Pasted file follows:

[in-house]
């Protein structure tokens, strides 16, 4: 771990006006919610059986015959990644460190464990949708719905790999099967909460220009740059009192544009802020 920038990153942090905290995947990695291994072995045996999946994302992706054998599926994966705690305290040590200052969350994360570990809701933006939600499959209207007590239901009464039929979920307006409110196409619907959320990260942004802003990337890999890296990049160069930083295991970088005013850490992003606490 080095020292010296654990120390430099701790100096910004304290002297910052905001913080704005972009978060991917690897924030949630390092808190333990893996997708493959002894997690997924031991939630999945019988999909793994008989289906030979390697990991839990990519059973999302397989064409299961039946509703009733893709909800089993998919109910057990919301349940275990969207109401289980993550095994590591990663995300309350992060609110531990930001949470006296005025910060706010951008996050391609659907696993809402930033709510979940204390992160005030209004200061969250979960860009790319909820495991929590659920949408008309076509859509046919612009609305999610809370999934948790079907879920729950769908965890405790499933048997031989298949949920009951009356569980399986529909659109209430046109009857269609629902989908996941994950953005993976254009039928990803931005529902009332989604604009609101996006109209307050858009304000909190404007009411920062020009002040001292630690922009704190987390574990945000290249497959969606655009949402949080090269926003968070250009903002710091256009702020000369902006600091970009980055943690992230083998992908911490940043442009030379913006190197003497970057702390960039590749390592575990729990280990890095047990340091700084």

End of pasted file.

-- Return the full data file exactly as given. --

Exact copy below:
[in-house]
């Protein structure tokens, strides 16, 4: 771990006006919610059986015959990644460190464990949708719905790999099967909460220009740059009192544009802020 920038990153942090905290995947990695291994072995045996999946994302992706054998599926994966705690305290040590200052969350994360570990809701933006939600499959209207007590239901009464039929979920307006409110196409619907959320990260942004802003990337890999890296990049160069930083295991970088005013850490992003606490 080095020292010296654990120390430099701790100096910004304290002297910052905001913080704005972009978060991917690897924030949630390092808190333990893996997708493959002894997690997924031991939630999945019988999909793994008989289906030979390697990991839990990519059973999302397989064409299961039946509703009733893709909800089993998919109910057990919301349940275990969207109401289980993550095994590591990663995300309350992060609110531990930001949470006296005025910060706010951008996050391609659907696993809402930033709510979940204390992160005030209004200061969250979960860009790319909820495991929590659920949408008309076509859509046919612009609305999610809370999934948790079907879920729950769908965890405790499933048997031989298949949920009951009356569980399986529909659109209430046109009857269609629902989908996941994950953005993976254009039928990803931005529902009332989604604009609101996006109209307050858009304000909190404007009411920062020009002040001292630690922009704190987390574990945000290249497959969606655009949402949080090269926003968070250009903002710091256009702020000369902006600091970009980055943690992230083998992908911490940043442009030379913006190197003497970057702390960039590749390592575990729990280990890095047990340091700084």